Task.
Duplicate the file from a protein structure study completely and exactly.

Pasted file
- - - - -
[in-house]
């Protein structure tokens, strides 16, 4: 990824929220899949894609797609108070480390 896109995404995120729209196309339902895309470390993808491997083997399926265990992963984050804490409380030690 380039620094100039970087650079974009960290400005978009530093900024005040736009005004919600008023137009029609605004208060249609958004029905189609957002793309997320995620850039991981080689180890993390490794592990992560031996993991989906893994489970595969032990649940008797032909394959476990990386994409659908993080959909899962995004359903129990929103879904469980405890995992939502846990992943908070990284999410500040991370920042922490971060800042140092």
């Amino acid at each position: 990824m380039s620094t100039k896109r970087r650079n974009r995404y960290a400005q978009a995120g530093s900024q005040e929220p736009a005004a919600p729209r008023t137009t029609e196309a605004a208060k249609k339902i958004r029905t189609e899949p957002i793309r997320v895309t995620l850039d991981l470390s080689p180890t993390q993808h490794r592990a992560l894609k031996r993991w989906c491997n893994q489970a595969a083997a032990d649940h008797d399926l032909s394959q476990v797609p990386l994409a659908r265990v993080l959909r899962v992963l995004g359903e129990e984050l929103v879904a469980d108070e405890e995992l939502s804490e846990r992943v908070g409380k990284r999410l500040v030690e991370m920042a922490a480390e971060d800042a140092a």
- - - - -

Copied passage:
[in-house]
């Protein structure tokens, strides 16, 4: 990824929220899949894609797609108070480390 896109995404995120729209196309339902895309470390993808491997083997399926265990992963984050804490409380030690 380039620094100039970087650079974009960290400005978009530093900024005040736009005004919600008023137009029609605004208060249609958004029905189609957002793309997320995620850039991981080689180890993390490794592990992560031996993991989906893994489970595969032990649940008797032909394959476990990386994409659908993080959909899962995004359903129990929103879904469980405890995992939502846990992943908070990284999410500040991370920042922490971060800042140092």
């Amino acid at each position: 990824m380039s620094t100039k896109r970087r650079n974009r995404y960290a400005q978009a995120g530093s900024q005040e929220p736009a005004a919600p729209r008023t137009t029609e196309a605004a208060k249609k339902i958004r029905t189609e899949p957002i793309r997320v895309t995620l850039d991981l470390s080689p180890t993390q993808h490794r592990a992560l894609k031996r993991w989906c491997n893994q489970a595969a083997a032990d649940h008797d399926l032909s394959q476990v797609p990386l994409a659908r265990v993080l959909r899962v992963l995004g359903e129990e984050l929103v879904a469980d108070e405890e995992l939502s804490e846990r992943v908070g409380k990284r999410l500040v030690e991370m920042a922490a480390e971060d800042a140092a």